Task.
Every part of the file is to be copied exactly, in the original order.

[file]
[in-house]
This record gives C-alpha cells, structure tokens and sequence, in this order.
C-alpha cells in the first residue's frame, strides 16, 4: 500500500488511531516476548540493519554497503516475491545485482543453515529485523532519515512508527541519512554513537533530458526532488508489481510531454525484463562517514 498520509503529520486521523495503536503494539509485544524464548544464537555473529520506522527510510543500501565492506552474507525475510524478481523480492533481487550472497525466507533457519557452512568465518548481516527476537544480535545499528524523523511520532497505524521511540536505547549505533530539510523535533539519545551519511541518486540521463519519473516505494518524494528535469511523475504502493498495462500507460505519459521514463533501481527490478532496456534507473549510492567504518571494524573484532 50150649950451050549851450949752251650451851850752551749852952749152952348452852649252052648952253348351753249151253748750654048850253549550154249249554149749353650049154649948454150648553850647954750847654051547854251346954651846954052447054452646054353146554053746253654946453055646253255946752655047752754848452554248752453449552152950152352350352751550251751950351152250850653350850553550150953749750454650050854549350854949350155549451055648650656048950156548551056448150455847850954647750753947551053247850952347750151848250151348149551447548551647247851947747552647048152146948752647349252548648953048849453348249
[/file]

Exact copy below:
[in-house]
This record gives C-alpha cells, structure tokens and sequence, in this order.
C-alpha cells in the first residue's frame, strides 16, 4: 500500500488511531516476548540493519554497503516475491545485482543453515529485523532519515512508527541519512554513537533530458526532488508489481510531454525484463562517514 498520509503529520486521523495503536503494539509485544524464548544464537555473529520506522527510510543500501565492506552474507525475510524478481523480492533481487550472497525466507533457519557452512568465518548481516527476537544480535545499528524523523511520532497505524521511540536505547549505533530539510523535533539519545551519511541518486540521463519519473516505494518524494528535469511523475504502493498495462500507460505519459521514463533501481527490478532496456534507473549510492567504518571494524573484532 50150649950451050549851450949752251650451851850752551749852952749152952348452852649252052648952253348351753249151253748750654048850253549550154249249554149749353650049154649948454150648553850647954750847654051547854251346954651846954052447054452646054353146554053746253654946453055646253255946752655047752754848452554248752453449552152950152352350352751550251751950351152250850653350850553550150953749750454650050854549350854949350155549451055648650656048950156548551056448150455847850954647750753947551053247850952347750151848250151348149551447548551647247851947747552647048152146948752647349252548648953048849453348249